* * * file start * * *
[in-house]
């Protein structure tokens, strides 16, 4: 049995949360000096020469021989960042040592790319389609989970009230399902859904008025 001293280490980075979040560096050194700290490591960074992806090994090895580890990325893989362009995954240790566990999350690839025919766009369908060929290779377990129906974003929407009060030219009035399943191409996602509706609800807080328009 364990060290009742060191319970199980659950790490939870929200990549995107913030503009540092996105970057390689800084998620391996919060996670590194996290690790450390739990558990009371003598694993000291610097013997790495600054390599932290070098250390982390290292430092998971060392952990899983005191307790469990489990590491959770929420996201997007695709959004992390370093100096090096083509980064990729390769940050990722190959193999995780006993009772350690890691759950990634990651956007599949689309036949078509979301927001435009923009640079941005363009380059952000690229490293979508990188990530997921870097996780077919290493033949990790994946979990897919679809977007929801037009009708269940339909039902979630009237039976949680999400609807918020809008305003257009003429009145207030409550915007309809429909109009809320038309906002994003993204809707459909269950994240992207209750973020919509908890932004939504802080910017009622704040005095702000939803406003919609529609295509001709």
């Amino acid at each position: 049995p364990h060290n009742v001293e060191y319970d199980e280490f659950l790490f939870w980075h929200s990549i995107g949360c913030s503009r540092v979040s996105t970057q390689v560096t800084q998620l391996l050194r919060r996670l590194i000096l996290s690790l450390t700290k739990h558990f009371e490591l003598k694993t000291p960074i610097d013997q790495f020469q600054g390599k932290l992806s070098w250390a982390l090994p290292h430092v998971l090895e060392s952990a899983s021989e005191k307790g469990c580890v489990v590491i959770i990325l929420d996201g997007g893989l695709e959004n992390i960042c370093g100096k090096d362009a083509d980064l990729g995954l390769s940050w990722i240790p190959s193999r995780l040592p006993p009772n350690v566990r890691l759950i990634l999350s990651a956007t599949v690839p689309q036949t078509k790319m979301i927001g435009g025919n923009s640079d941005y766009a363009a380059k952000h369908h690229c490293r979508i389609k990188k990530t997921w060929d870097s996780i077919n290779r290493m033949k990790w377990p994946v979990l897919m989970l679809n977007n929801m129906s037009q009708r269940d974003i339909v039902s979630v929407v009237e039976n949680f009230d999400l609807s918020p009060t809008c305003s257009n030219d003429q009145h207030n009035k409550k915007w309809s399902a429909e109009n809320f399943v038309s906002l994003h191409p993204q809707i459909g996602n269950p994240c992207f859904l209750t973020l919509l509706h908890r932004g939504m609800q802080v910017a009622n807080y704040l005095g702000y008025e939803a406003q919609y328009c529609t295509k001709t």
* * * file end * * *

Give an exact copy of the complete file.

[in-house]
């Protein structure tokens, strides 16, 4: 049995949360000096020469021989960042040592790319389609989970009230399902859904008025 001293280490980075979040560096050194700290490591960074992806090994090895580890990325893989362009995954240790566990999350690839025919766009369908060929290779377990129906974003929407009060030219009035399943191409996602509706609800807080328009 364990060290009742060191319970199980659950790490939870929200990549995107913030503009540092996105970057390689800084998620391996919060996670590194996290690790450390739990558990009371003598694993000291610097013997790495600054390599932290070098250390982390290292430092998971060392952990899983005191307790469990489990590491959770929420996201997007695709959004992390370093100096090096083509980064990729390769940050990722190959193999995780006993009772350690890691759950990634990651956007599949689309036949078509979301927001435009923009640079941005363009380059952000690229490293979508990188990530997921870097996780077919290493033949990790994946979990897919679809977007929801037009009708269940339909039902979630009237039976949680999400609807918020809008305003257009003429009145207030409550915007309809429909109009809320038309906002994003993204809707459909269950994240992207209750973020919509908890932004939504802080910017009622704040005095702000939803406003919609529609295509001709």
């Amino acid at each position: 049995p364990h060290n009742v001293e060191y319970d199980e280490f659950l790490f939870w980075h929200s990549i995107g949360c913030s503009r540092v979040s996105t970057q390689v560096t800084q998620l391996l050194r919060r996670l590194i000096l996290s690790l450390t700290k739990h558990f009371e490591l003598k694993t000291p960074i610097d013997q790495f020469q600054g390599k932290l992806s070098w250390a982390l090994p290292h430092v998971l090895e060392s952990a899983s021989e005191k307790g469990c580890v489990v590491i959770i990325l929420d996201g997007g893989l695709e959004n992390i960042c370093g100096k090096d362009a083509d980064l990729g995954l390769s940050w990722i240790p190959s193999r995780l040592p006993p009772n350690v566990r890691l759950i990634l999350s990651a956007t599949v690839p689309q036949t078509k790319m979301i927001g435009g025919n923009s640079d941005y766009a363009a380059k952000h369908h690229c490293r979508i389609k990188k990530t997921w060929d870097s996780i077919n290779r290493m033949k990790w377990p994946v979990l897919m989970l679809n977007n929801m129906s037009q009708r269940d974003i339909v039902s979630v929407v009237e039976n949680f009230d999400l609807s918020p009060t809008c305003s257009n030219d003429q009145h207030n009035k409550k915007w309809s399902a429909e109009n809320f399943v038309s906002l994003h191409p993204q809707i459909g996602n269950p994240c992207f859904l209750t973020l919509l509706h908890r932004g939504m609800q802080v910017a009622n807080y704040l005095g702000y008025e939803a406003q919609y328009c529609t295509k001709t």